As the Warsaw Stock Exchange (WSE) is currently working towards going public, it is worth reflecting on its pre-eminence in the Central European corporate finance world. In November 2010, the WSE is itself going to be listed on the WSE. The Polish government wishes to sell approximately two thirds of its shares, but still plans to keep 52% of voting rights. The valuation of WSE is estimated at approximately EUR 400 million.
With a total market capitalization of $194 billion, the WSE is the third-largest stock exchange in emerging Europe, after Moscow and Istanbul; it has expanded the fastest in the region, more than doubling the number of traded companies and almost tripling daily turnover in the past decade.
As of December 31, 2009, the capitalization of the WSE was approximately 30% more than Vienna, over five times the market capitalization of Bucharest and over six times the capitalization of Budapest. Over the past five years there have been over 200 Initial Public Offerings (IPOs) on the main floor of the WSE. In 2009, a year of global doom and gloom internationally (but when GDP in Poland powered forward with a 4% growth rate), 54 IPOs raised over $4.3 billion on the WSE and the alternative exchange for small companies, the NewConnect. This is a remarkable achievement and today there are a total of 364 Polish and 23 non-Polish entities listed on the WSE, including MOL (MGYOY.PK), CEZ, Unicredit, Astarta, Immoeast (IMOIF.PK), and the Orco Property Group (ORPGF.PK).
Cheap equity has been one of the growth drivers of the WSE. For many years, the Polish government has required that Polish pension funds invest their funds into Polish equities. Given that the supply of Polish equities has been limited, this means that their prices have been driven up considerably (e.g. enterprise value has often exceeded 20 to 25 times EBITDA for companies listed on the WSE). This has been a boon to Polish entrepreneurs, who have strengthened their balance sheets with the cheap equity raised on WSE IPOs. (This may, however, raise the question of whether Polish pension funds are sufficiently diversified in their equity holdings. It also raises the question of whether all of these small companies should be on a stock exchange, as they may not be in a position to meet growth expectations and, given their low capitalization, may find it difficult to maintain a following among analysts and shareholders, causing their share prices to languish over time.)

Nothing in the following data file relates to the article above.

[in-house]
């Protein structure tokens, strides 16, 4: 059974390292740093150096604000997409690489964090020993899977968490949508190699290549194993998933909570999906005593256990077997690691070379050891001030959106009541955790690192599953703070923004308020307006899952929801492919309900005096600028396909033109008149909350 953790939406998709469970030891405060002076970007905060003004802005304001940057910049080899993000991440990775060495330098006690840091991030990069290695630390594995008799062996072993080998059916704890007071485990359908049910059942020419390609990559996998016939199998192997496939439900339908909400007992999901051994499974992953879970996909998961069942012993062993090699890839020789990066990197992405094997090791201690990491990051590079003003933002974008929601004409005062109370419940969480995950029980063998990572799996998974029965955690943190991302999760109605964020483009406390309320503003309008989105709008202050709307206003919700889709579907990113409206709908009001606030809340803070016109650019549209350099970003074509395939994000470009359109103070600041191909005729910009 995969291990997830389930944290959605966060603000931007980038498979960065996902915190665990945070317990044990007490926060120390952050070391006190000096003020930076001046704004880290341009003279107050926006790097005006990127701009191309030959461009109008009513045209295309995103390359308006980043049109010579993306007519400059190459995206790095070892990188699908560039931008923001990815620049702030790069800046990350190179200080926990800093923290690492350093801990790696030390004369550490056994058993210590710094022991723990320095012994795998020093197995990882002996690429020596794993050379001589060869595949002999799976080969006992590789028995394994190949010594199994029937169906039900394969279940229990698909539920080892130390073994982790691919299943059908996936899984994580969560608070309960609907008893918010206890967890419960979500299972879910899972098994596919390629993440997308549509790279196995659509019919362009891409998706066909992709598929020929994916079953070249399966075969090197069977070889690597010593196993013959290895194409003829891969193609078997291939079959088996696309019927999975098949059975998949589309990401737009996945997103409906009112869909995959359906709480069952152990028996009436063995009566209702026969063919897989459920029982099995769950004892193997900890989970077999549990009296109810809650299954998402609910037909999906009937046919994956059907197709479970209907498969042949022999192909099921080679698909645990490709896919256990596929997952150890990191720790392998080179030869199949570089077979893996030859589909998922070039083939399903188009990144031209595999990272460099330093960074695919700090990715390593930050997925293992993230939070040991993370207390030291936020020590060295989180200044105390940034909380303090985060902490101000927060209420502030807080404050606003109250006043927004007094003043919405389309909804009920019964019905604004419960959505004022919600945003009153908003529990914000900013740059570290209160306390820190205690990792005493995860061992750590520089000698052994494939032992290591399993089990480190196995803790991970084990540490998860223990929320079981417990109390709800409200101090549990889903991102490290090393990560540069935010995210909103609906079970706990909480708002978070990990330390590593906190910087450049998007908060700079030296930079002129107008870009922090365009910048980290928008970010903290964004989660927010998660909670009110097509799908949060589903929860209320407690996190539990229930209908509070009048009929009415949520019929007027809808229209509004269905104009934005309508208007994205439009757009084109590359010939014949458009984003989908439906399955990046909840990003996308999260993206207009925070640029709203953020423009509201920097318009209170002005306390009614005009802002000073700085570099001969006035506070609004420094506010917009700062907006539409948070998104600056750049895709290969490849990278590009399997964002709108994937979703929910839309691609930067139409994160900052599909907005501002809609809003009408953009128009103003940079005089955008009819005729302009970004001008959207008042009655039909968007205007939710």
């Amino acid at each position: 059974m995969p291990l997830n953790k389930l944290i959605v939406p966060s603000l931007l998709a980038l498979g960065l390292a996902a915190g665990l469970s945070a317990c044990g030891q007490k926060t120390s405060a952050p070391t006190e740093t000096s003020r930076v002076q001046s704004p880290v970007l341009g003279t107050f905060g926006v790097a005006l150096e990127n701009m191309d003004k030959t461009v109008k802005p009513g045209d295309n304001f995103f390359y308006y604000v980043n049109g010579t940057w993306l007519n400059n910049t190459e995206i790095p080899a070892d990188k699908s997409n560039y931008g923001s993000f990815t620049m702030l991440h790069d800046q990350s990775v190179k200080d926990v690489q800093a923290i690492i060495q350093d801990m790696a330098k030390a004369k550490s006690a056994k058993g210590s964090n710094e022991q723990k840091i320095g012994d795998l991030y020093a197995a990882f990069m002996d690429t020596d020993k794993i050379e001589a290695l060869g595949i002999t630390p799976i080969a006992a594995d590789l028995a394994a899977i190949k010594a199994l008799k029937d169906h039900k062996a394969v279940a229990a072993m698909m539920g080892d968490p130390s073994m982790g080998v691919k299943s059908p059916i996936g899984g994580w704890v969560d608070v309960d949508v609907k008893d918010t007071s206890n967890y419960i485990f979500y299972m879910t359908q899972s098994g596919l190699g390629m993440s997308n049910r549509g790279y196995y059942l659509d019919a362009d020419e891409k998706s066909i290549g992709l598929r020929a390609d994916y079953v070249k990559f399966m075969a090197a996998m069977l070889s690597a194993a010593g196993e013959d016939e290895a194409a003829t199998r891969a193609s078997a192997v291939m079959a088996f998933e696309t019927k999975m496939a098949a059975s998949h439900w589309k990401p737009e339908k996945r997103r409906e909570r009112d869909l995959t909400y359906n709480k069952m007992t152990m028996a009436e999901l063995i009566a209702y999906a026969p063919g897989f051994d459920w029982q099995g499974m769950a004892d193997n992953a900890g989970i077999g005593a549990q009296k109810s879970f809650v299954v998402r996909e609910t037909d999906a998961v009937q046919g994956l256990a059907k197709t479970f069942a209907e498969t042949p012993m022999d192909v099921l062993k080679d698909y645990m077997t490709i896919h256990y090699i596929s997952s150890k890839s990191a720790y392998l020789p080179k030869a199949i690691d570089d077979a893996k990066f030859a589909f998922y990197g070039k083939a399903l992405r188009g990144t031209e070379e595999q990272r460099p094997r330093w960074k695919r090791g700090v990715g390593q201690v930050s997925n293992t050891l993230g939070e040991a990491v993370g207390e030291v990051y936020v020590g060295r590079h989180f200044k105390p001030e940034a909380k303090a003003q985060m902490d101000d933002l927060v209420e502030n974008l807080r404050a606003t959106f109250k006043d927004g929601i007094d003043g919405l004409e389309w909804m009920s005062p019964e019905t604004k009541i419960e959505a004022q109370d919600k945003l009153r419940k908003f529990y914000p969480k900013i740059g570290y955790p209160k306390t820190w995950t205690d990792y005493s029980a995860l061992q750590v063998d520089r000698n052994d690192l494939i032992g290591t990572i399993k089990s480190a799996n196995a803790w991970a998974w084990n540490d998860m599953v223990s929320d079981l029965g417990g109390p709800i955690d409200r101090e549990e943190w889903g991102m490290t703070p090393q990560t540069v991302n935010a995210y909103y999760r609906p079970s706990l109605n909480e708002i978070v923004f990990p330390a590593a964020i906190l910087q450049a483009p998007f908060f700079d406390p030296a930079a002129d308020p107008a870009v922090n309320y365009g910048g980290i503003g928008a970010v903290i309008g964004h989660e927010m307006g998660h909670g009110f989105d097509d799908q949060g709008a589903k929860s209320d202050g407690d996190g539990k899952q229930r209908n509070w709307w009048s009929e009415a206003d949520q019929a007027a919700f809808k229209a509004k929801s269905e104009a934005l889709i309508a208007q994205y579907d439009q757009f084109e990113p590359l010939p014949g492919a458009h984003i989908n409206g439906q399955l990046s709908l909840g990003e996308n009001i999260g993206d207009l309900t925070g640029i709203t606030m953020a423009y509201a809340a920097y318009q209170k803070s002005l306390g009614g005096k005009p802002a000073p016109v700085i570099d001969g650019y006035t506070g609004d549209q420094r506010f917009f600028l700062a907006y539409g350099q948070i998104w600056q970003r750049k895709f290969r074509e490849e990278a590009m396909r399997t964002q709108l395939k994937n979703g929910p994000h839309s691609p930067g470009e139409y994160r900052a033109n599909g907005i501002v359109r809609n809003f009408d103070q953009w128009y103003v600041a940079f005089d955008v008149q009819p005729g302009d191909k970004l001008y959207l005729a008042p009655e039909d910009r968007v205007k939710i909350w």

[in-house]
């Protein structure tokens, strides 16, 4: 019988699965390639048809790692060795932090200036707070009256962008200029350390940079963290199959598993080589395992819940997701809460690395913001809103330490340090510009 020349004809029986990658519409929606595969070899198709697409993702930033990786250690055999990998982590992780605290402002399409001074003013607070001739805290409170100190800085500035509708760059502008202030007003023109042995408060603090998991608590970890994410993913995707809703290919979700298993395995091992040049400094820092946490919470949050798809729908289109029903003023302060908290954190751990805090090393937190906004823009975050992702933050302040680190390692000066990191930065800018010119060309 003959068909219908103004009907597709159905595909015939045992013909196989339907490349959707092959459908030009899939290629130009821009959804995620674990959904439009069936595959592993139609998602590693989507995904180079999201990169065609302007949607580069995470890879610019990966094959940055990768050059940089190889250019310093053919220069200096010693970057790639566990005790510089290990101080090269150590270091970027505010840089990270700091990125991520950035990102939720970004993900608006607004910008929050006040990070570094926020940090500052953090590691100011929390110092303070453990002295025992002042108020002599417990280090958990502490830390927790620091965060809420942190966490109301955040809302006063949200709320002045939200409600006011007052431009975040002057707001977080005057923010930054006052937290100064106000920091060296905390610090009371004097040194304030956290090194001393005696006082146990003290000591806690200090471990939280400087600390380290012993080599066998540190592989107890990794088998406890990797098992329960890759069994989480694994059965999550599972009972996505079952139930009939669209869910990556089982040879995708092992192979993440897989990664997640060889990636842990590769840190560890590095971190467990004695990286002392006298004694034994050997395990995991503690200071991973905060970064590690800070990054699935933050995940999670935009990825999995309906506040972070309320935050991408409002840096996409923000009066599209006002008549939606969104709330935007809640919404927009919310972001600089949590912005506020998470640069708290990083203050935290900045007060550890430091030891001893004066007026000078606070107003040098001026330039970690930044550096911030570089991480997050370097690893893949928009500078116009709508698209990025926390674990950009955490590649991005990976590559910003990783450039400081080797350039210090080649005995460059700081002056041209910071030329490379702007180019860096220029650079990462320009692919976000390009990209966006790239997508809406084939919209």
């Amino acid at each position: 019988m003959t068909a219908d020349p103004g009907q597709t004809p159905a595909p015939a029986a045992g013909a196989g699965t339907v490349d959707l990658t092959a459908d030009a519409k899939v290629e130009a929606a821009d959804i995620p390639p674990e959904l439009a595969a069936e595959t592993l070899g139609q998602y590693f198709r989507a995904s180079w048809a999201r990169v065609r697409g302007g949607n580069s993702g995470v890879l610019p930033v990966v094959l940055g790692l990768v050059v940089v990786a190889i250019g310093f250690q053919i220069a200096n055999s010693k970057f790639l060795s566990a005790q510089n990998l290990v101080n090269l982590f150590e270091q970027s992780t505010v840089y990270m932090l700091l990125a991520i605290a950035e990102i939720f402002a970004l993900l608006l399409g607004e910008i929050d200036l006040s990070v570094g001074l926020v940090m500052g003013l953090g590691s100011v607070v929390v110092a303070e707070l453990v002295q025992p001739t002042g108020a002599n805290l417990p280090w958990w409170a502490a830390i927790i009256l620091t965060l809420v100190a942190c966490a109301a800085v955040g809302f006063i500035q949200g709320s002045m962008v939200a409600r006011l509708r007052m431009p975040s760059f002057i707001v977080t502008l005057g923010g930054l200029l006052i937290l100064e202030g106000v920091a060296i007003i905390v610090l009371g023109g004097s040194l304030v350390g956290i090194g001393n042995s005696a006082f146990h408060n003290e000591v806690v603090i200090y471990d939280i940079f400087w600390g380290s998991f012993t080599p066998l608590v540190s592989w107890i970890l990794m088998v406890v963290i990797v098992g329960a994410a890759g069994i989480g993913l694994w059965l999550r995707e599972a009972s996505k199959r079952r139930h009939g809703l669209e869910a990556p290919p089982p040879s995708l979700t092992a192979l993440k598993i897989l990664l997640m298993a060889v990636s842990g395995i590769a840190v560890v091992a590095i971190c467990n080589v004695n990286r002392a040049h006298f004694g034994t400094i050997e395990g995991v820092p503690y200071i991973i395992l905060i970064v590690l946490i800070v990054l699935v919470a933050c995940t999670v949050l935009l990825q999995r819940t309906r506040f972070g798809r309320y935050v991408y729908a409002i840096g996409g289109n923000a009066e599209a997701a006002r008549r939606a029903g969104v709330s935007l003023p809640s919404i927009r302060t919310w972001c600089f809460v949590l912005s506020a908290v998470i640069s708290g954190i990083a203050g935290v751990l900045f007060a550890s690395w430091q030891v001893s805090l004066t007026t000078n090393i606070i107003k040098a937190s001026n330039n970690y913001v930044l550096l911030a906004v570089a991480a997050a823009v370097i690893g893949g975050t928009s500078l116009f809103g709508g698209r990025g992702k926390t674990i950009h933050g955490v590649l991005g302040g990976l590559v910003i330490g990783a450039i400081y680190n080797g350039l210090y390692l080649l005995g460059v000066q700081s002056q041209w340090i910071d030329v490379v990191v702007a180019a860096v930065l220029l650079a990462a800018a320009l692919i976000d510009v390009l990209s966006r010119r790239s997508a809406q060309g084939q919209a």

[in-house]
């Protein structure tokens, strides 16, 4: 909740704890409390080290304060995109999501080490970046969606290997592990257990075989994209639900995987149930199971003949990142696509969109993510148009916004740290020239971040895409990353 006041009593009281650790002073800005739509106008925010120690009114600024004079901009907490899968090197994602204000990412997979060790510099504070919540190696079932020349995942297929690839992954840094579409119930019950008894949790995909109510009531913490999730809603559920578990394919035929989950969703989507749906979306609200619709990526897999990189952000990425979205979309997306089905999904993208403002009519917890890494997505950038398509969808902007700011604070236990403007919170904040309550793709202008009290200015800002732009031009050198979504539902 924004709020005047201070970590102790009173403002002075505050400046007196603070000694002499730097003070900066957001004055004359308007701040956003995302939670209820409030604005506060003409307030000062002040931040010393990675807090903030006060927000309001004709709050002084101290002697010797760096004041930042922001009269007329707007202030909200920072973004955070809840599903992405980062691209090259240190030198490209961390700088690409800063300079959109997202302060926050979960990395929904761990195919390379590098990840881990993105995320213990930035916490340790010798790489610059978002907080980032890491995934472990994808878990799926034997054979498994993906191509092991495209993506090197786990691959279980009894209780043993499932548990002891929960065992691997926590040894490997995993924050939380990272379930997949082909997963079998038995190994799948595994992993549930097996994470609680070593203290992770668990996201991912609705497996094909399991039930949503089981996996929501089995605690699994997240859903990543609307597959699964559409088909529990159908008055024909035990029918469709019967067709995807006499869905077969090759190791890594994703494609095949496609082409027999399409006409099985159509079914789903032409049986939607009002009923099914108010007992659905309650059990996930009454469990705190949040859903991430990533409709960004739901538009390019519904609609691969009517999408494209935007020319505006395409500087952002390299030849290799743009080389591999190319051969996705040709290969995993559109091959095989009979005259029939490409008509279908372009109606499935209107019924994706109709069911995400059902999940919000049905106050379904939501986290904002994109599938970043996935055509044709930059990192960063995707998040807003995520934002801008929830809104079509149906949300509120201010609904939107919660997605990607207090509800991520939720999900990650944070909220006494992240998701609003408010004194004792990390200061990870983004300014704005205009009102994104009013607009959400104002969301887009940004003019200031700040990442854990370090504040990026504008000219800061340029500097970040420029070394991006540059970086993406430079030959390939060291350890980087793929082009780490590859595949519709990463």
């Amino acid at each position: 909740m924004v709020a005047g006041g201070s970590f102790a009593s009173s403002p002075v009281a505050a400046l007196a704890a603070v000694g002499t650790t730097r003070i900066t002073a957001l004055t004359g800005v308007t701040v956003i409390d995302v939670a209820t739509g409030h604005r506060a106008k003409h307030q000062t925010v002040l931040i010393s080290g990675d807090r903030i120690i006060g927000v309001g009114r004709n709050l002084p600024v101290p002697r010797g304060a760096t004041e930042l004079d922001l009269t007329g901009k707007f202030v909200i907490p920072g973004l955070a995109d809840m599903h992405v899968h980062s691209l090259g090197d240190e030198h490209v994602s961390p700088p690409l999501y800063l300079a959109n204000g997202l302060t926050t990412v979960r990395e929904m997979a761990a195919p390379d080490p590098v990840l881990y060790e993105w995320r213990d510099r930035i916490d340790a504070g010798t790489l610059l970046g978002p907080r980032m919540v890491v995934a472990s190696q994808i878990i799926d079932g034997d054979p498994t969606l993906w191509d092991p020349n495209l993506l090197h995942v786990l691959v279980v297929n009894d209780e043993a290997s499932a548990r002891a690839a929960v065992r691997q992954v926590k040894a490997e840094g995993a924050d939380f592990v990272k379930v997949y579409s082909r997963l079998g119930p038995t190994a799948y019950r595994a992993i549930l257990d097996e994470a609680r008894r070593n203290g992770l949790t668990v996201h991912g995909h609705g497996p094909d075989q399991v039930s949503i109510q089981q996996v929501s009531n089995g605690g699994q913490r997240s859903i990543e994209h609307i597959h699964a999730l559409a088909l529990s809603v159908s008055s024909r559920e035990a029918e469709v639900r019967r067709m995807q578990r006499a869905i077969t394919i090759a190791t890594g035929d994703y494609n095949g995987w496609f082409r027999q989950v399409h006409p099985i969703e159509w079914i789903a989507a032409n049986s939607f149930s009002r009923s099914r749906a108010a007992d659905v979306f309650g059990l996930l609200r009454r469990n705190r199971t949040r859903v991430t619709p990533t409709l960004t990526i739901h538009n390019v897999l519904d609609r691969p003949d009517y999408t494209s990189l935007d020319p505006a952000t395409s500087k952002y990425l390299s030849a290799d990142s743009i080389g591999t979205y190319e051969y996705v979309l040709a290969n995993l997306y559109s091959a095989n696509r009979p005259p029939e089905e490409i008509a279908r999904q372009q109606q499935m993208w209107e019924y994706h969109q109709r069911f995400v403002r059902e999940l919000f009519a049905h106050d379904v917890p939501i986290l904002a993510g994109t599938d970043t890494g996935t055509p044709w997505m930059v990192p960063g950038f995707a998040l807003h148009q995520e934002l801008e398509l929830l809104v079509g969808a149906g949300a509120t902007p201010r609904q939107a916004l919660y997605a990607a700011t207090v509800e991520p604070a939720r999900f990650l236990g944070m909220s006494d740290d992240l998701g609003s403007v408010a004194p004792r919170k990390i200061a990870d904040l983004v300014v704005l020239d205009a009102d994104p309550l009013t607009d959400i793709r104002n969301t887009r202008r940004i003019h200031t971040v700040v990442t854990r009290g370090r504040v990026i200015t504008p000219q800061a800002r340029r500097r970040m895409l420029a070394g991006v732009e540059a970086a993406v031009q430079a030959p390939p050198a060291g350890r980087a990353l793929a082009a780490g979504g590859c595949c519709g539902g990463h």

Listing on the WSE is also simple for non-Polish companies: after Poland’s accession to the European Union, listing a foreign company on the WSE is as simple as listing a domestic company. Poland has adopted the EU single passport rule, which states that any company registered in any EU member country may make its debut on either the WSE main floor or the NewConnect market without applying for consent from the Polish Financial Supervision Authority. In keeping with the single passport rule, the prospectus of the candidate company may be approved by the capital market regulator in any EU country. The prospectus does not even need to be translated into Polish in its entirety: an English-language version is sufficient.
The WSE has been a phenomenon. Over the past decade, it has been a fantastic advantage to those companies which have been able to raise capital on favorable terms. The IPO reflects the fact that the WSE itself has become big business. However, it will be interesting to see how the next decade plays out, with widespread consolidation of Central European stock exchanges expected. For how long will the EU continue to allow rules forcing Polish pension funds to invest in local equities, and for the Polish Government to control the WSE with a type of “golden share” ownership?
Disclosure: No positions